the first page of the document.

Inquiring Minds Want to Know: Incredible Inflating Balloon


November 22, 2016 - Author:


  • Safety goggles for each participant
  • Plastic tablecloths
  • Paper towels
  • Funnel for vinegar
  • Funnel for baking soda
  • 1-cup measuring cup
  • 1-tablespoon measuring spoon
  • 9- to 12-inch balloons
  • Empty plastic bottles
  • Baking soda
  • Vinegar


Remember: The purpose is NOT to teach a specific topic but to help children experience the excitement of science exploration!


  1. Decide if children will work alone, in pairs or in small groups.
  2. Decide how materials will be distributed (will they come and get them, or will you have them ready for use at stations or tables?).
  3. Put plastic tablecloths on surfaces to protect from spills.
  4. Set out supplies and materials.


  1. Have children put on their safety goggles to protect their eyes. Measure out 1 cup of vinegar and pour it into each plastic bottle using the vinegar funnel. Time to observe! NOTE: Vinegar may sting if it gets onto a scrape or scratch on a child’s hand. What does the vinegar smell like? What does it look like? What does it feel like? Does it feel like water or different?
  2. Have the children gently stretch out their balloons a few times. Then measure out 1 Tbsp. of baking soda and pour it into each balloon using the baking soda funnel. Time to observe! What does the baking soda smell like? What does it look like? What does it feel like?
  3. Now carefully cover the top of the plastic bottle with the open end of the balloon, making sure not to spill any of the baking soda into the vinegar. Be sure that the balloon is securely on top of the bottle before continuing. Time to predict! What do you think we are going to do next? What do you think will happen if we combine the baking soda and the vinegar? Why did we put the baking soda into the balloon? What is going to happen to the balloon?
  4. Now lift the balloon up so that the baking soda falls into the vinegar and observe what happens! The mixture should fizz, bubble and expand, and the balloon should begin to fill up.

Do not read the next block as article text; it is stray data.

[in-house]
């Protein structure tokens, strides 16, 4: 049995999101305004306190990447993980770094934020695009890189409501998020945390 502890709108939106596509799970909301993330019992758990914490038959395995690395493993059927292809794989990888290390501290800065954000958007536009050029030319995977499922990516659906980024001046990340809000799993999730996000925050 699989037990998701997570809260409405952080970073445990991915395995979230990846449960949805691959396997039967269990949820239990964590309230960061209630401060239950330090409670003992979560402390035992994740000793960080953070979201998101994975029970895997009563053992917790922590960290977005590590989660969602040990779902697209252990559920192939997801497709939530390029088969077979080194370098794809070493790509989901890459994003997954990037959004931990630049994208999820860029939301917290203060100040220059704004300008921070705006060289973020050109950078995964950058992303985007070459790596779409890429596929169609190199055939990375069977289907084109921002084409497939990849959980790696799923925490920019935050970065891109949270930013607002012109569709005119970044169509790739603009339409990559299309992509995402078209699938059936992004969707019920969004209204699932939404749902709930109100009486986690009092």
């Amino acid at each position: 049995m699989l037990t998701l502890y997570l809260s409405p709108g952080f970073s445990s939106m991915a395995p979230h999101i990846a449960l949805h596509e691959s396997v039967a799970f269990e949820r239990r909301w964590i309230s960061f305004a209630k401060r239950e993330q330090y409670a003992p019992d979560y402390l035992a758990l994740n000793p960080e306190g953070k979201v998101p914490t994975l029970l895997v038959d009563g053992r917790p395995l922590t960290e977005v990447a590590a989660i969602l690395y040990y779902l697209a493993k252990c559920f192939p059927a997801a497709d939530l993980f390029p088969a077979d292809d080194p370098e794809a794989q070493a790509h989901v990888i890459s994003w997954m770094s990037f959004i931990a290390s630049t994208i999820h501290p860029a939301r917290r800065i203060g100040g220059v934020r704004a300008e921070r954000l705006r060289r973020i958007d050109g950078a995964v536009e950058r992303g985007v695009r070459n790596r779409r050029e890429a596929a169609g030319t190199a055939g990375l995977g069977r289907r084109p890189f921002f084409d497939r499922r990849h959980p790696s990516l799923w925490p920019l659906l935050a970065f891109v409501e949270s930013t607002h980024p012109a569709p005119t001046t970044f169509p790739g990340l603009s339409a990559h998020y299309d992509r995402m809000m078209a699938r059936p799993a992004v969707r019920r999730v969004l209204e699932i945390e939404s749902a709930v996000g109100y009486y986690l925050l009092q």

What happened when you added the baking soda to the vinegar?

What were you able to observe in the bottle?

What happened to the balloon?

How do you think the balloon inflated without anyone blowing air into it?

What do you think caused the reaction we saw?

Did any of the baking soda disappear? Where did it go?

Could you add more baking soda to the vinegar and get the same reaction?


2- to 5-year-olds:

Although the materials are non-toxic, be sure to have enough adults to help little hands measure the baking soda and vinegar.

6- to 18-year-olds:

Try the activity using different amounts of baking soda and vinegar and see if the reactions are similar or different. Try varying the temperature of the vinegar and see if that changes the reaction. Could you add enough baking soda to cause the balloon to fly off?


Bicarbonate of soda – baking soda, as we commonly know it – is a chemical base. This base reacts with the acid of the vinegar (its scientific name is acetic acid) and causes a chemical reaction called an acid-base reaction. This chemical reaction produces carbon dioxide gas. Gases need a lot of room to spread out, and after the carbon dioxide fills the bottle, it moves into the balloon, causing it to inflate.


Tags: 4-h, 4-h science and engineering, early childhood development, msu extension, school readiness, science & engineering

You Might Also Be Interested In

Accessibility Questions:

For questions about accessibility and/or if you need additional accommodations for a specific document, please send an email to ANR Communications & Marketing at